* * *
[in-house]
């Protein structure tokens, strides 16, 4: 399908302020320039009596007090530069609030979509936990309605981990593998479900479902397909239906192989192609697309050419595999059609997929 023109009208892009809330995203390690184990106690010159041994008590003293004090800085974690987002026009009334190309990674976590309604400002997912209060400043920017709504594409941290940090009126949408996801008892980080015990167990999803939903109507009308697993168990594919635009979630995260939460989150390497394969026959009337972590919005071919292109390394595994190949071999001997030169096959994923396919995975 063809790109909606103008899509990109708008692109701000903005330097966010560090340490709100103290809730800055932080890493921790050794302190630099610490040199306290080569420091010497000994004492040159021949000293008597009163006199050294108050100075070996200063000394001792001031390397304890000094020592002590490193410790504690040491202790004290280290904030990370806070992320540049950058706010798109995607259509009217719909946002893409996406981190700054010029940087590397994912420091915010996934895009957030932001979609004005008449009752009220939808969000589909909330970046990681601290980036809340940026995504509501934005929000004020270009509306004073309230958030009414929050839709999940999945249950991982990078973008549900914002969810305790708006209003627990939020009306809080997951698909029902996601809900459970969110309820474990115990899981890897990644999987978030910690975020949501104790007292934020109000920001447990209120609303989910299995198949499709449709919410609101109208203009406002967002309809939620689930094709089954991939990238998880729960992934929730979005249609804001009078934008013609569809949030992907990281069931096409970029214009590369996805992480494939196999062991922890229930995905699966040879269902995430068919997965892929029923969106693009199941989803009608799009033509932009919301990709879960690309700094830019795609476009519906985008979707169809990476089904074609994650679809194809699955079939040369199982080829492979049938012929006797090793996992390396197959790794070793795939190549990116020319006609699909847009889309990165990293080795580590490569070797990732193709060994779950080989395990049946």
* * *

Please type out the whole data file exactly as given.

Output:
[in-house]
């Protein structure tokens, strides 16, 4: 399908302020320039009596007090530069609030979509936990309605981990593998479900479902397909239906192989192609697309050419595999059609997929 023109009208892009809330995203390690184990106690010159041994008590003293004090800085974690987002026009009334190309990674976590309604400002997912209060400043920017709504594409941290940090009126949408996801008892980080015990167990999803939903109507009308697993168990594919635009979630995260939460989150390497394969026959009337972590919005071919292109390394595994190949071999001997030169096959994923396919995975 063809790109909606103008899509990109708008692109701000903005330097966010560090340490709100103290809730800055932080890493921790050794302190630099610490040199306290080569420091010497000994004492040159021949000293008597009163006199050294108050100075070996200063000394001792001031390397304890000094020592002590490193410790504690040491202790004290280290904030990370806070992320540049950058706010798109995607259509009217719909946002893409996406981190700054010029940087590397994912420091915010996934895009957030932001979609004005008449009752009220939808969000589909909330970046990681601290980036809340940026995504509501934005929000004020270009509306004073309230958030009414929050839709999940999945249950991982990078973008549900914002969810305790708006209003627990939020009306809080997951698909029902996601809900459970969110309820474990115990899981890897990644999987978030910690975020949501104790007292934020109000920001447990209120609303989910299995198949499709449709919410609101109208203009406002967002309809939620689930094709089954991939990238998880729960992934929730979005249609804001009078934008013609569809949030992907990281069931096409970029214009590369996805992480494939196999062991922890229930995905699966040879269902995430068919997965892929029923969106693009199941989803009608799009033509932009919301990709879960690309700094830019795609476009519906985008979707169809990476089904074609994650679809194809699955079939040369199982080829492979049938012929006797090793996992390396197959790794070793795939190549990116020319006609699909847009889309990165990293080795580590490569070797990732193709060994779950080989395990049946």